Frog killing diseases worse than thought in California
(08/06/2007) The deadly fungal disease that is killing amphibians worldwide can likely be spread by sexual reproduction reports a new study published in the early online edition of the journal Proceedings of the National Academy of Sciences. The findings suggest that protecting frogs and other amphibians from the pathogen will be more complicated than previously believed.
2007 hurricane season downgraded, questions over climate role remain
(08/06/2007) Hurricane researcher William Gray from Colorado State University cut his 2007 hurricane season outlook, saying there will likely be fewer storms than previously projected due to weak La Niña conditions and more atmospheric dust from Africa.
Las Vegas has gotten hotter
(07/25/2007) Las Vegas and the rest of Nevada has heated up over the past 30 years, but it's not the entertainment industry that is responsible. A new study by the U.S. Public Interest Research Group reports that, as a state, Nevada has seen one of the largest increases in average temperature over the last three decades.
Human-induced climate change causes shifts in rainfall
(07/23/2007) Human-induced climate change has caused changes in rainfall patterns around the world over the past century, claims a new study published in Nature.
Hurricanes can help coral reefs
(07/17/2007) A close call with a hurricane can be beneficial to a stressed coral reef, reports a study published in Proceedings of the National Academy of Sciences (PNAS).
Polar bears avoiding sea ice for cub dens
(07/15/2007) Polar bears in Alaska are increasingly setting up dens on sea on land because sea ice is thinning, reports a new study by U.S. Geological Survey (UCGS) researchers.
Glaciers in western China shrank 20% in 40 years
(07/13/2007) Glaciers in Western China have melted at "alarming" rates over the past 40 years, according to Chinese state media.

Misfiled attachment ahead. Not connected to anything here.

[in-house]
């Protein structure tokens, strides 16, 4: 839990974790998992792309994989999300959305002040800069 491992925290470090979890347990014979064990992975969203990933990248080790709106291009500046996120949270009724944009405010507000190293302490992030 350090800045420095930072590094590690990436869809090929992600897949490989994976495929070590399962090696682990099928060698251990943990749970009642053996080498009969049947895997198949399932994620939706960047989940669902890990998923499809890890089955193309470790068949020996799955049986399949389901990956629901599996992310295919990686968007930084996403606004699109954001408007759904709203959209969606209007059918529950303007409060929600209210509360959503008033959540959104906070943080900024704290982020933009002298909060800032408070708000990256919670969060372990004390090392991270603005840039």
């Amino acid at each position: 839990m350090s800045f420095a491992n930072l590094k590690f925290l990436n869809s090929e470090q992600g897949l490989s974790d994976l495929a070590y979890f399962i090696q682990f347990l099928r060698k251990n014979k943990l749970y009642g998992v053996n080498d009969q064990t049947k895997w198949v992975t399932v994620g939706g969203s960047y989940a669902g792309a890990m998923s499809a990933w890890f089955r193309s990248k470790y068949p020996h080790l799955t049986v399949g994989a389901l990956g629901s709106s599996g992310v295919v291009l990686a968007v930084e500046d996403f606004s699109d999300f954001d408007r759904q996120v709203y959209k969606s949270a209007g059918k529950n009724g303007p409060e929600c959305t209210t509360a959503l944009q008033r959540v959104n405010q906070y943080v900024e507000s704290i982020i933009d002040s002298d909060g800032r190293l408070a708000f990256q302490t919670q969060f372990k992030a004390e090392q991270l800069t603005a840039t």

How will climate change impact the U.S. Northeast?
(07/11/2007) The Northeastern United States could experience widespread changes from global warming if greenhouse gas emission are not significantly reined in, warns a new report from the Union of Concerned Scientists (UCS) and a team of more than 50 scientists and economists.
Climate change fueled ancient wars in China
(07/10/2007) A new study ties past climate change to warfare in ancient China.
Careless humanity batters the Arctic
(07/03/2007) I feel the need to say from the outset when I discuss topics such as Global-Warming that I am indeed a greenie of sorts, and I believe that the obvious downward spiral that our planet is taking is due to the careless attitudes towards the environment that the industrialized and predominantly white nations have taken over the past decades. I, as a note, am white, and have no qualms in pointing the finger at my own country (Australia) and others that we support, and that support us. In fact, I am ashamed to be one of the only two countries in the world not to have signed the Kyoto Protocol (the other, for reference, being the United States of America).
Global warming will producer higher death rates in the U.S.
(07/02/2007) Global warming will cause more deaths due to higher temperatures, reports a new study published in Occupational and Environment Medicine. While milder winters will produce fewer deaths, they will not offset high mortality in summer months.
Climate change is making poison ivy worse
(06/26/2007) New research shows that climate change is making poison ivy more potent, according to an article in The Wall Street Journal.
Sedentary, not migratory birds, face higher extinction risk
(06/24/2007) Sedentary birds face considerably higher risk of extinction than migratory birds, reports a new paper published in the journal Current Biology. The findings have implications for the conservation of increasingly endangered wildlife populations.
Spring arrives 2 weeks earlier in Arctic due to climate change
(06/19/2007) Arctic summers are arriving two weeks earlier than just a decade ago reports a study published the June 19th issue of Current Biology. The research, based on phenology--the study of the timing of familiar signs of spring seen in plants, insects, birds, and other species--found that the arrival of spring is advancing at 14.5 days per decade.
France to see scorching summers due to global warming
(06/14/2007) Mediterranean countries will face a 200-500 percent rise in the number of dangerously hot days due to global warming, reports a study published in the June 15 Geophysical Research Letters.
Ocean acidification monitoring system launched